I feel like OTQHs are great candidates for barrel racing.
I know that you, personally, don't rush anything in training, and that's (I believe) the only reason that a lot of the QHs I saw off the track and running blow up. I actually met someone at a show who got his right off the track a month prior and had him running the pattern and bragging about it to Drew and myself at the show about how quickly the gelding came around. All I could do was stare at him with a fake (yet believable, apparently) smile and nod my head to him when he started going on about how he just got the horse off the track last month and how quickly he trained him. How he won a ribbon with that horse..Horse wouldn't stand still, wouldn't stop (even with the big ass shank he had in his mouth), didn't want to turn at all, etc. I felt absolutely horrible for that horse, but hey..none of my business. :\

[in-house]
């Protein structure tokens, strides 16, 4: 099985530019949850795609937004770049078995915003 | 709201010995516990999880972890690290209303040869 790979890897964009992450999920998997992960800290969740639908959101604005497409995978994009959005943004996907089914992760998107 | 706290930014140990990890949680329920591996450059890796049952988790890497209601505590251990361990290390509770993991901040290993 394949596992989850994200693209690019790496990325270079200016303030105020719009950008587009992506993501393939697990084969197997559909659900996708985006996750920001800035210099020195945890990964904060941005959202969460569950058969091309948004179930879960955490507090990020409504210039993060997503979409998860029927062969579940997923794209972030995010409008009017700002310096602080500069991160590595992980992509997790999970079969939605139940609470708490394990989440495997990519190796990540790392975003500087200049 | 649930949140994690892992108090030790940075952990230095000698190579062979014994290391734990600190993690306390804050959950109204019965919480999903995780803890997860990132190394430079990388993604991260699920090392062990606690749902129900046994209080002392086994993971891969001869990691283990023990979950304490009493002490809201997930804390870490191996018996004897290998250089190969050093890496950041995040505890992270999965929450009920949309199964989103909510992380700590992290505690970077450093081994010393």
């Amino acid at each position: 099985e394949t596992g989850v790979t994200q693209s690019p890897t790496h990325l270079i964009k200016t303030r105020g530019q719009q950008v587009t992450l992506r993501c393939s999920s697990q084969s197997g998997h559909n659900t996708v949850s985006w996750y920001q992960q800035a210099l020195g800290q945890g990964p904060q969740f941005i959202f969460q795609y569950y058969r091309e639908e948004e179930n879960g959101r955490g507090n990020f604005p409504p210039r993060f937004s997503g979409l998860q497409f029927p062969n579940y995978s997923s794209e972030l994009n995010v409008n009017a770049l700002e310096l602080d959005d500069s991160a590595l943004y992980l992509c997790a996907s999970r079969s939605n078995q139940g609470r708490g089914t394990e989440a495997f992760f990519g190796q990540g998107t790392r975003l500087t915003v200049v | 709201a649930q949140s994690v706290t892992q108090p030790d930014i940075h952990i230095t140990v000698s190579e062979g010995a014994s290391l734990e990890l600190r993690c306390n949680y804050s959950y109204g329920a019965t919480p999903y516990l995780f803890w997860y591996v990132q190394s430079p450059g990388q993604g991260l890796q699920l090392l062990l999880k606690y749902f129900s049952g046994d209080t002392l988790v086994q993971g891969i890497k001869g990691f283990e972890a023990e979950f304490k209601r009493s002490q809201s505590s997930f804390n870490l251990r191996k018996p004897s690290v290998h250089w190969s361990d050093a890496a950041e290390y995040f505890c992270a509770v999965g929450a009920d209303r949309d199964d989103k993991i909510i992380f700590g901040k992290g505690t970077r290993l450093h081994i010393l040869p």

Anyway..moral of that^ ramble. If someone would have taken the time to let the gelding come down and put a solid foundation on him, he would've made an absolutely amazing barrel horse. With the spins and turns he was making (not on cue, mind you..) and the speed the horse had between barrels, he would've had any of the classes I've been to, hands down.
I'm actually hoping to get a few OTTBs and OTQHs when I get a chance. I'd love to have a full 2 months of just taking pasture pictures and some groundwork. Even though I love training and showing, just seeing them learning how to be horses appeals to me greatly. That way I can blow my camera up with pictures and spam you all.
But..main point, as long as they're not ran into the ground and allowed to be crazy (like some I know..*le sigh*), I think they'd be perfect for barrels, just need to know how to pick 'em. Obviously not all of them will be suited for barrels, but since I plan to do all sorts of western events (aside from pleasure), I'm sure I'll be able to do something with anything I got off the track, even if it's just a pack horse for camping. :p